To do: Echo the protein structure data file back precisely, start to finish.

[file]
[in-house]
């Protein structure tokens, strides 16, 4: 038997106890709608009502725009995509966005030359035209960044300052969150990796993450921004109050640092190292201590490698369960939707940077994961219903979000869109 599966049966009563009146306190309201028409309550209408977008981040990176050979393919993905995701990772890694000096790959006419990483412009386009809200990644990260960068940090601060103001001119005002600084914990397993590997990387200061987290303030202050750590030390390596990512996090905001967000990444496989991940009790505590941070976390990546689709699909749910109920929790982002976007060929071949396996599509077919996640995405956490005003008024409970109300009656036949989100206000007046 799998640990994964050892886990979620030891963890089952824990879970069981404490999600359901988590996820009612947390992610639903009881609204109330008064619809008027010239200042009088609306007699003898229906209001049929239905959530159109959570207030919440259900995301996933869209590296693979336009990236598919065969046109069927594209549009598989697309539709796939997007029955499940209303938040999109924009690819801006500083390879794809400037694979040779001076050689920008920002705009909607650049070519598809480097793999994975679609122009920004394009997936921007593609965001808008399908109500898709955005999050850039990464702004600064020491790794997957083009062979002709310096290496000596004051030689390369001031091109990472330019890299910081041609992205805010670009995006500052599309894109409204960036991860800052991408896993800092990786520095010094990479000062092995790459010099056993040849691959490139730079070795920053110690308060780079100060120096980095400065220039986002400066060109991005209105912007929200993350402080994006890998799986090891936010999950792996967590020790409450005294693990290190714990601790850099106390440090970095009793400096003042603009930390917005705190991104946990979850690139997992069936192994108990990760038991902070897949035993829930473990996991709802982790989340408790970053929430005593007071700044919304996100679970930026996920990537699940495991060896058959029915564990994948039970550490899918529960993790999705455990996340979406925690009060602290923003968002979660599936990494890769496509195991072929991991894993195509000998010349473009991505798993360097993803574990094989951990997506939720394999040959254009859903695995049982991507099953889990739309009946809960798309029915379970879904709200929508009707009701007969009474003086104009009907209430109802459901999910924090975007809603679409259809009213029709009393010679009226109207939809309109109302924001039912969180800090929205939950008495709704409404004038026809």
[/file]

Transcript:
[in-house]
């Protein structure tokens, strides 16, 4: 038997106890709608009502725009995509966005030359035209960044300052969150990796993450921004109050640092190292201590490698369960939707940077994961219903979000869109 599966049966009563009146306190309201028409309550209408977008981040990176050979393919993905995701990772890694000096790959006419990483412009386009809200990644990260960068940090601060103001001119005002600084914990397993590997990387200061987290303030202050750590030390390596990512996090905001967000990444496989991940009790505590941070976390990546689709699909749910109920929790982002976007060929071949396996599509077919996640995405956490005003008024409970109300009656036949989100206000007046 799998640990994964050892886990979620030891963890089952824990879970069981404490999600359901988590996820009612947390992610639903009881609204109330008064619809008027010239200042009088609306007699003898229906209001049929239905959530159109959570207030919440259900995301996933869209590296693979336009990236598919065969046109069927594209549009598989697309539709796939997007029955499940209303938040999109924009690819801006500083390879794809400037694979040779001076050689920008920002705009909607650049070519598809480097793999994975679609122009920004394009997936921007593609965001808008399908109500898709955005999050850039990464702004600064020491790794997957083009062979002709310096290496000596004051030689390369001031091109990472330019890299910081041609992205805010670009995006500052599309894109409204960036991860800052991408896993800092990786520095010094990479000062092995790459010099056993040849691959490139730079070795920053110690308060780079100060120096980095400065220039986002400066060109991005209105912007929200993350402080994006890998799986090891936010999950792996967590020790409450005294693990290190714990601790850099106390440090970095009793400096003042603009930390917005705190991104946990979850690139997992069936192994108990990760038991902070897949035993829930473990996991709802982790989340408790970053929430005593007071700044919304996100679970930026996920990537699940495991060896058959029915564990994948039970550490899918529960993790999705455990996340979406925690009060602290923003968002979660599936990494890769496509195991072929991991894993195509000998010349473009991505798993360097993803574990094989951990997506939720394999040959254009859903695995049982991507099953889990739309009946809960798309029915379970879904709200929508009707009701007969009474003086104009009907209430109802459901999910924090975007809603679409259809009213029709009393010679009226109207939809309109109302924001039912969180800090929205939950008495709704409404004038026809």